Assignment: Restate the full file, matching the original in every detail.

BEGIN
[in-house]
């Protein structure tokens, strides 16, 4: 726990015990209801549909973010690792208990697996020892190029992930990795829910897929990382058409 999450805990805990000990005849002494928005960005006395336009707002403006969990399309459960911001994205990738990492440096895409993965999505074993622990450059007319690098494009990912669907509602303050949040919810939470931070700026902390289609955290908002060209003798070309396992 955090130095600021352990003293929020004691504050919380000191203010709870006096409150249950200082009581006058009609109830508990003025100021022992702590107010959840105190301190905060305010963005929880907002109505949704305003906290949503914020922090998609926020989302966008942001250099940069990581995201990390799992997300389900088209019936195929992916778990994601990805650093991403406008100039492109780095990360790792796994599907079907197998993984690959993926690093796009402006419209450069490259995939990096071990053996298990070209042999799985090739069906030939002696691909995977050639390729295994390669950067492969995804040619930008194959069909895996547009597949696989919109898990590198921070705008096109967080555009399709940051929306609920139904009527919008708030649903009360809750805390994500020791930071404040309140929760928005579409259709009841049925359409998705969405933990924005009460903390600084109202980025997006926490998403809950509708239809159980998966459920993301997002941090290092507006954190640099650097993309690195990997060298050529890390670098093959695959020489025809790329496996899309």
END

[in-house]
């Protein structure tokens, strides 16, 4: 726990015990209801549909973010690792208990697996020892190029992930990795829910897929990382058409 999450805990805990000990005849002494928005960005006395336009707002403006969990399309459960911001994205990738990492440096895409993965999505074993622990450059007319690098494009990912669907509602303050949040919810939470931070700026902390289609955290908002060209003798070309396992 955090130095600021352990003293929020004691504050919380000191203010709870006096409150249950200082009581006058009609109830508990003025100021022992702590107010959840105190301190905060305010963005929880907002109505949704305003906290949503914020922090998609926020989302966008942001250099940069990581995201990390799992997300389900088209019936195929992916778990994601990805650093991403406008100039492109780095990360790792796994599907079907197998993984690959993926690093796009402006419209450069490259995939990096071990053996298990070209042999799985090739069906030939002696691909995977050639390729295994390669950067492969995804040619930008194959069909895996547009597949696989919109898990590198921070705008096109967080555009399709940051929306609920139904009527919008708030649903009360809750805390994500020791930071404040309140929760928005579409259709009841049925359409998705969405933990924005009460903390600084109202980025997006926490998403809950509708239809159980998966459920993301997002941090290092507006954190640099650097993309690195990997060298050529890390670098093959695959020489025809790329496996899309």